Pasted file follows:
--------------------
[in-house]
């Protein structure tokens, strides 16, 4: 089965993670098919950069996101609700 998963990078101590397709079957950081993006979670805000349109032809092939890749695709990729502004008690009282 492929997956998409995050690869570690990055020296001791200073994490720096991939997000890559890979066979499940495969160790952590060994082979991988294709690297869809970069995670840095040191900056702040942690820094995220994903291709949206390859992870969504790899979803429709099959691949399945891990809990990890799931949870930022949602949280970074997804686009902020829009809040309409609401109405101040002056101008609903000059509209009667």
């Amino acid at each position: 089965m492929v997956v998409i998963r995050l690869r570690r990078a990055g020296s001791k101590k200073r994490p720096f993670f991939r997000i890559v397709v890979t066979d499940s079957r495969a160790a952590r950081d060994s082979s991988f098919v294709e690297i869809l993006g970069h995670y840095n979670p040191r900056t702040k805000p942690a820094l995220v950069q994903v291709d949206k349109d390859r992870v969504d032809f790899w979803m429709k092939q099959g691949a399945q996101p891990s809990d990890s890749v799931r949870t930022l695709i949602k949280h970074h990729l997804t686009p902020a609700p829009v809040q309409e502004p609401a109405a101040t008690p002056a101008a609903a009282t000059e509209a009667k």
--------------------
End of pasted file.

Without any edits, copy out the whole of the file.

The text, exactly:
[in-house]
């Protein structure tokens, strides 16, 4: 089965993670098919950069996101609700 998963990078101590397709079957950081993006979670805000349109032809092939890749695709990729502004008690009282 492929997956998409995050690869570690990055020296001791200073994490720096991939997000890559890979066979499940495969160790952590060994082979991988294709690297869809970069995670840095040191900056702040942690820094995220994903291709949206390859992870969504790899979803429709099959691949399945891990809990990890799931949870930022949602949280970074997804686009902020829009809040309409609401109405101040002056101008609903000059509209009667």
């Amino acid at each position: 089965m492929v997956v998409i998963r995050l690869r570690r990078a990055g020296s001791k101590k200073r994490p720096f993670f991939r997000i890559v397709v890979t066979d499940s079957r495969a160790a952590r950081d060994s082979s991988f098919v294709e690297i869809l993006g970069h995670y840095n979670p040191r900056t702040k805000p942690a820094l995220v950069q994903v291709d949206k349109d390859r992870v969504d032809f790899w979803m429709k092939q099959g691949a399945q996101p891990s809990d990890s890749v799931r949870t930022l695709i949602k949280h970074h990729l997804t686009p902020a609700p829009v809040q309409e502004p609401a109405a101040t008690p002056a101008a609903a009282t000059e509209a009667k």